Rav Yehuda said to them: You are mistaken. Actually, it was stated that Shmuel said: The halakha is not in accordance with the opinion of Rabbi Mona. They said to him: But aren’t you, Master, the one who said in the name of Shmuel with regard to wafers: One may establish an eiruv, the joining of courtyards, to permit carrying in a shared courtyard and the joining of cooked foods, to permit cooking on a festival for Shabbat, with them and recite over them: Who brings forth bread from the earth. Why is that the blessing over those wafers? They too are sweetened bread that comes as dessert. He answered them: It is different there as he based his meal upon them, but here, where one did not base his meal upon them, no, he does not recite: Who brings forth bread from the earth.

רב פפא איקלע לבי רב הונא בריה דרב נתן בתר דגמר סעודתייהו אייתו לקמייהו מידי למיכל שקל רב פפא וקא אכיל אמרי ליה לא סבר לה מר גמר אסור מלאכול אמר להו סלק אתמר

The Gemara relates: Rav Pappa happened to come to the house of Rav Huna, son of Rav Natan. After they finished their meal, they brought before them something to eat. Rav Pappa took this food item and ate it without reciting a blessing. They said to him: Do you, Master, not hold that once one finished his meal he is forbidden to eat again without reciting a blessing? He said to them that in the correct version of that halakha, it is stated: Removed. One need recite a second blessing only when eating after the table was removed from before him.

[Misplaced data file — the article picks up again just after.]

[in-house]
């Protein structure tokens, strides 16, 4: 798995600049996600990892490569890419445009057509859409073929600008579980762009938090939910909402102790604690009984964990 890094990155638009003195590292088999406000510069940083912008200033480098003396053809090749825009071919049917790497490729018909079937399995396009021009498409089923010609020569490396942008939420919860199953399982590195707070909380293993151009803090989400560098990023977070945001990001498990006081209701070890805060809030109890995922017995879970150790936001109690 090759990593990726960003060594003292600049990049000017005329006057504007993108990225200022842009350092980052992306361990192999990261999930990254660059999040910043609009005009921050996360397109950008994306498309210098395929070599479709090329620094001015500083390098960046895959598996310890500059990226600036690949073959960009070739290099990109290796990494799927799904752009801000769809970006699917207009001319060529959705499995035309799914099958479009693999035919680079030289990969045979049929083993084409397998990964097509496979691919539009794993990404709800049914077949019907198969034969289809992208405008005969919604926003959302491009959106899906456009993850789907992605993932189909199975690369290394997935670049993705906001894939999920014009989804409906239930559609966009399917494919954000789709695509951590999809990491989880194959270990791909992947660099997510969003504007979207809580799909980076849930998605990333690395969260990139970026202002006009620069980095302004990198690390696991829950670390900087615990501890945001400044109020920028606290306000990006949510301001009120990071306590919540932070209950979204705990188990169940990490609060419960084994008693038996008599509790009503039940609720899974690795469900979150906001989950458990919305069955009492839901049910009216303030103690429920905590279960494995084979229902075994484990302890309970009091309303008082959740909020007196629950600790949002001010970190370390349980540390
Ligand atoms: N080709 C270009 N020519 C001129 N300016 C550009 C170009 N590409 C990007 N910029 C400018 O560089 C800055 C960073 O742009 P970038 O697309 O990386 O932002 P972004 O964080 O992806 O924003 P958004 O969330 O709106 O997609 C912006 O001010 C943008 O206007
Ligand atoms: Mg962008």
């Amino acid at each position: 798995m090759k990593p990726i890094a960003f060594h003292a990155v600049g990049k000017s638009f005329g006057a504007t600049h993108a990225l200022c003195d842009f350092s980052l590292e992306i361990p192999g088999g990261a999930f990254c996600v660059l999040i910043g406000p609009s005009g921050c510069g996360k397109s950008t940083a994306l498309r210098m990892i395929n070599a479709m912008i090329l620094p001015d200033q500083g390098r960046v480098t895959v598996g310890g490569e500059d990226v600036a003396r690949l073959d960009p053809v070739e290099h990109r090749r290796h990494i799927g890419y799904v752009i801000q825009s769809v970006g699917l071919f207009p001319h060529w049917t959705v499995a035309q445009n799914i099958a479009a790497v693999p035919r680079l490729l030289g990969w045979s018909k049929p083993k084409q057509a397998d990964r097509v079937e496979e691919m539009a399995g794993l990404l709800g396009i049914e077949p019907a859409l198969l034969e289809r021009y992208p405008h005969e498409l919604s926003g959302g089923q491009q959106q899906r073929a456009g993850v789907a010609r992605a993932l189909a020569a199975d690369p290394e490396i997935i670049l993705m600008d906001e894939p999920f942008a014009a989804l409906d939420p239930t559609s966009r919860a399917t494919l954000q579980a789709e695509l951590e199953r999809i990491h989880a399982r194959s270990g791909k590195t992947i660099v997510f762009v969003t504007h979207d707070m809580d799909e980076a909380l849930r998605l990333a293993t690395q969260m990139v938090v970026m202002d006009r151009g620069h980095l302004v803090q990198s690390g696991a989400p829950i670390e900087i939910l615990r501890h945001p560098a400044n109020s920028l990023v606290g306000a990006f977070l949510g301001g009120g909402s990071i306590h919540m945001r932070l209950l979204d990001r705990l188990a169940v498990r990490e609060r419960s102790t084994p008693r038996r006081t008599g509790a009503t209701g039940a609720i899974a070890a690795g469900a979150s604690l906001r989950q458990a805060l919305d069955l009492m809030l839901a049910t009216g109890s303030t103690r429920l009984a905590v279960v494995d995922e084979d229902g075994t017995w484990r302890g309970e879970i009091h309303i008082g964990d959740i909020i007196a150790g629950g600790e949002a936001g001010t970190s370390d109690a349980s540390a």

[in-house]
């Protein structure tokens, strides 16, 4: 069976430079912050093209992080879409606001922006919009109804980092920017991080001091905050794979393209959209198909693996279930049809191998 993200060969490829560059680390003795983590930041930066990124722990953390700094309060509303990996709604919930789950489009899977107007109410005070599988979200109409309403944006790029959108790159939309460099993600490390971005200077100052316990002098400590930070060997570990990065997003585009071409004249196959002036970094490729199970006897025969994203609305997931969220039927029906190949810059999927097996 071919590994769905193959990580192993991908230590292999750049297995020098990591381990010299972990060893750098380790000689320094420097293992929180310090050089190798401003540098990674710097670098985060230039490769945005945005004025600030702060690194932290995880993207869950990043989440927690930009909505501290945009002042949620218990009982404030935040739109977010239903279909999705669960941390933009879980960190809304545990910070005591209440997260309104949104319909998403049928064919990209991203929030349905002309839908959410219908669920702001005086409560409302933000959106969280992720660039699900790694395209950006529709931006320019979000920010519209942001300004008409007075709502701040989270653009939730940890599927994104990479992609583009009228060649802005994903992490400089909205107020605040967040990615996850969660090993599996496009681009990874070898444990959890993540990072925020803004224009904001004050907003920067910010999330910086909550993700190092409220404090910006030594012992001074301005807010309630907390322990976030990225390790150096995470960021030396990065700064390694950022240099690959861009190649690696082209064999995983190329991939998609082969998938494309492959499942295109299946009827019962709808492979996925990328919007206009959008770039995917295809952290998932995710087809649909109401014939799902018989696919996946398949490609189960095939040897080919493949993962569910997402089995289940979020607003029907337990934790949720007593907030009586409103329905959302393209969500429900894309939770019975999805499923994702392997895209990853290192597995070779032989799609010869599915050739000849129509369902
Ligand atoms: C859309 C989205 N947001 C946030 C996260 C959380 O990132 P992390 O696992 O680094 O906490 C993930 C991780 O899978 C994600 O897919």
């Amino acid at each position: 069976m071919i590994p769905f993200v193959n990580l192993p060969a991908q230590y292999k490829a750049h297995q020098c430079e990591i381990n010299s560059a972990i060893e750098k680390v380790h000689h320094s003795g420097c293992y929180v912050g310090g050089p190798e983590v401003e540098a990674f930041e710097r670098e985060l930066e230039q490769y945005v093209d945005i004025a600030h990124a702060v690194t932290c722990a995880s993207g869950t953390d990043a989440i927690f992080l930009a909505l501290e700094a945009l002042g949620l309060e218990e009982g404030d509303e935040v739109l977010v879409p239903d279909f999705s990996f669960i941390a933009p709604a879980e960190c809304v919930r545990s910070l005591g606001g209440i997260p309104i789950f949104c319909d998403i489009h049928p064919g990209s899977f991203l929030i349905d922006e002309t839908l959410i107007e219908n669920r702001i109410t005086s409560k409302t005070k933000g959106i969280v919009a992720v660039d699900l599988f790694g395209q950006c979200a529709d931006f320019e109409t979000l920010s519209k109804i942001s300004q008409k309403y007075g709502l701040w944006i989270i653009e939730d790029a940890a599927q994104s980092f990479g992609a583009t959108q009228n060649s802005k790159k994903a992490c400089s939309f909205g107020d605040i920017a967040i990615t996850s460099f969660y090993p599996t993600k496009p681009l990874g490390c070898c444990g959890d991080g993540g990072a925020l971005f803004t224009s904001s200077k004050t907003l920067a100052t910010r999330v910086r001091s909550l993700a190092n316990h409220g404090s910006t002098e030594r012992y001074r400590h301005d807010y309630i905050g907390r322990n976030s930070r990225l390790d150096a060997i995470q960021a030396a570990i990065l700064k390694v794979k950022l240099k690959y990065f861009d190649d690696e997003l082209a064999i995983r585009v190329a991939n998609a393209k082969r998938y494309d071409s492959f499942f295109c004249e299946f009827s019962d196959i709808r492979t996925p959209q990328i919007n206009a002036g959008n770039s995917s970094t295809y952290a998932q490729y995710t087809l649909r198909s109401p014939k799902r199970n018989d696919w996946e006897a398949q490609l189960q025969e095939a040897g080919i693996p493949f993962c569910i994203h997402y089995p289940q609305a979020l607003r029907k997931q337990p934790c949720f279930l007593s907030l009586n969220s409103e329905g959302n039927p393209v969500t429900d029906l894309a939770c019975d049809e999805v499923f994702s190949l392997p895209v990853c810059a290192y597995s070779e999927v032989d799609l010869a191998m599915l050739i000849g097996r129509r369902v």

רבא ורבי זירא איקלעו לבי ריש גלותא לבתר דסליקו תכא מקמייהו שדרו להו ריסתנא מבי ריש גלותא רבא אכיל ורבי זירא לא אכיל אמר ליה לא סבר לה מר סלק אסור מלאכול אמר ליה אנן אתכא דריש גלותא סמכינן:

Similarly, the Gemara relates: Rava and Rabbi Zeira happened to come to the house of the Exilarch. After the meal, when they removed the table from before them, a portion [ristena] of food was sent to them from the house of the Exilarch. Rava ate it and Rabbi Zeira did not eat it. Rabbi Zeira said to Rava: Do you, Master, not hold that once the table was removed, he is forbidden to eat? Rava said to him: We are dependent upon the table of the Exilarch, and so long as he has not completed his meal, his guests have not completed their meals either.